Humans have always had a deep fascination with flying. Even thousands of years ago, our ancestors had entire mythologies based around the ability to fly, and birds and other air creatures were closely associated with gods and other entities.

It’s only been in the last century that we’ve been able to take our imaginations and turn them into real, physical crafts that could take us into the sky for the first time ever. Flying has become a normal part of the modern world, and while huge advancements have been made, most flying is done by either helicopters and planes.

Their differences might seem fairly obvious at first, but rotorcraft and planes have a deeply tied history that spans the better part of the last hundred years – with some key differences that set the two apart.

  1. Stability

Helicopters use a different set of aerodynamics to achieve thrust and mobility. They rely on at least two different sets of rotors, one to give the helicopter the ability to leave the ground, and the second to stop it from spinning wildly out of control. This makes helicopters harder to operate than most planes.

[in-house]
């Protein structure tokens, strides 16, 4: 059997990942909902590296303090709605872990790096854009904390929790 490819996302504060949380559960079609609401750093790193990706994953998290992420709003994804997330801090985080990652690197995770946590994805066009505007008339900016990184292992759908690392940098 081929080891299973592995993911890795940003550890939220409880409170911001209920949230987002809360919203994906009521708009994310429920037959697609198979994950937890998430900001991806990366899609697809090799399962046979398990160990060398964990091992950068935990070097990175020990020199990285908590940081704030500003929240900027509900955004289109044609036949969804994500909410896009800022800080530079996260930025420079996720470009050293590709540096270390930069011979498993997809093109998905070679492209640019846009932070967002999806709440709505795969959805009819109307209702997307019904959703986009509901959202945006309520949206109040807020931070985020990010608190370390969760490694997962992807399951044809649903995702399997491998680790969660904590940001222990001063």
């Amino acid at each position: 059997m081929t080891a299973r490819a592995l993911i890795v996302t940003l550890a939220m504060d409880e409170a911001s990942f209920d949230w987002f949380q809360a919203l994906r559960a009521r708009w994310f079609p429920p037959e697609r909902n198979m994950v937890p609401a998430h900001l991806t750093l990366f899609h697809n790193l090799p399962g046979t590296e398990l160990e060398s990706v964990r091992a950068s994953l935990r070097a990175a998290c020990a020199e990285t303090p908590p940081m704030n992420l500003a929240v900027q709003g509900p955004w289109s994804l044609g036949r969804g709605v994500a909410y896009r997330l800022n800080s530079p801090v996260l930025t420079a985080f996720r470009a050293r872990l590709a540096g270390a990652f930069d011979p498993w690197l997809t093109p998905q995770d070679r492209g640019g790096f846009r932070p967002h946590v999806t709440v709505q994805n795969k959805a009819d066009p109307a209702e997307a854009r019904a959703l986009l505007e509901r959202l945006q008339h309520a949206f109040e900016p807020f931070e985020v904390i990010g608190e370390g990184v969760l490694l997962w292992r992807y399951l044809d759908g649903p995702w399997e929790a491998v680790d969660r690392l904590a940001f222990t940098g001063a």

Planes, on the other hand, are all about balance, which makes them inherently more stable than helicopters. Planes are also easier to keep under control for this reason, and a part of why they are easier to learn to fly.

  1. Propulsion

This is perhaps the most apparent difference between the two types of vehicles. Rotorcraft make use of their large rotors to generate lift, which is why said rotors are almost always set on the top of the craft. This also gives them the ability to hover when they are sitting in a level position.

Planes used fixed wings with props or jet engines to generate the lift, pulling enormous volumes of air through and over the wings. Once enough air is flowing, the plane can lift off the ground and fly in a horizontal fashion.

  1. Safety

Commercial jet planes are considered the safest means of transport in the world, with only one death out of almost 3 million boardings every year, and most people are happy to read a book, play games, enjoy NZ rugby bets, or even sleep while flying.

Helicopters are generally safer than most other forms of transport, but unlike planes, helicopters don’t have quite as many safety features baked in, and if one rotor is to fail, the helicopter will either drop down immediately or spin out of control.

  1. Costs

Helicopters are typically much more expensive to purchase, operate, and maintain than other kinds of aircraft. They have many moving parts, and maintenance can be incredibly complex, which is a part of the reason that there are fewer helicopters in service than planes.

Planes, thanks to fewer moving parts and fixed wing lift generation means that they are cheaper both to purchase as well as to keep in operation for long periods of time.

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